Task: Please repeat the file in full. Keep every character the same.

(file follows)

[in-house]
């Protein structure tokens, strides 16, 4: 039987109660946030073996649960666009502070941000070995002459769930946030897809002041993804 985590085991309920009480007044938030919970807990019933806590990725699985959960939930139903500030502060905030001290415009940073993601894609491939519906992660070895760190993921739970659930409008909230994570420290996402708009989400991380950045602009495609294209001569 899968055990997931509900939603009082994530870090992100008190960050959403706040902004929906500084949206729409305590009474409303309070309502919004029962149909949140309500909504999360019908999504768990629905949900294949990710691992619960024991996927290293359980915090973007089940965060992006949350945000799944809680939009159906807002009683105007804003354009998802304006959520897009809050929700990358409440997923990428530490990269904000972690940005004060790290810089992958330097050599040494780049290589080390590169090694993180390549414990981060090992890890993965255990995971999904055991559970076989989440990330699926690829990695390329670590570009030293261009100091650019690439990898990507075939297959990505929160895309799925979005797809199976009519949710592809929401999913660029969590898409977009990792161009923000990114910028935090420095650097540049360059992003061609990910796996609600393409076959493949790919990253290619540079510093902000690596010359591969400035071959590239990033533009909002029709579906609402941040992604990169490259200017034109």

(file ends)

[in-house]
């Protein structure tokens, strides 16, 4: 039987109660946030073996649960666009502070941000070995002459769930946030897809002041993804 985590085991309920009480007044938030919970807990019933806590990725699985959960939930139903500030502060905030001290415009940073993601894609491939519906992660070895760190993921739970659930409008909230994570420290996402708009989400991380950045602009495609294209001569 899968055990997931509900939603009082994530870090992100008190960050959403706040902004929906500084949206729409305590009474409303309070309502919004029962149909949140309500909504999360019908999504768990629905949900294949990710691992619960024991996927290293359980915090973007089940965060992006949350945000799944809680939009159906807002009683105007804003354009998802304006959520897009809050929700990358409440997923990428530490990269904000972690940005004060790290810089992958330097050599040494780049290589080390590169090694993180390549414990981060090992890890993965255990995971999904055991559970076989989440990330699926690829990695390329670590570009030293261009100091650019690439990898990507075939297959990505929160895309799925979005797809199976009519949710592809929401999913660029969590898409977009990792161009923000990114910028935090420095650097540049360059992003061609990910796996609600393409076959493949790919990253290619540079510093902000690596010359591969400035071959590239990033533009909002029709579906609402941040992604990169490259200017034109």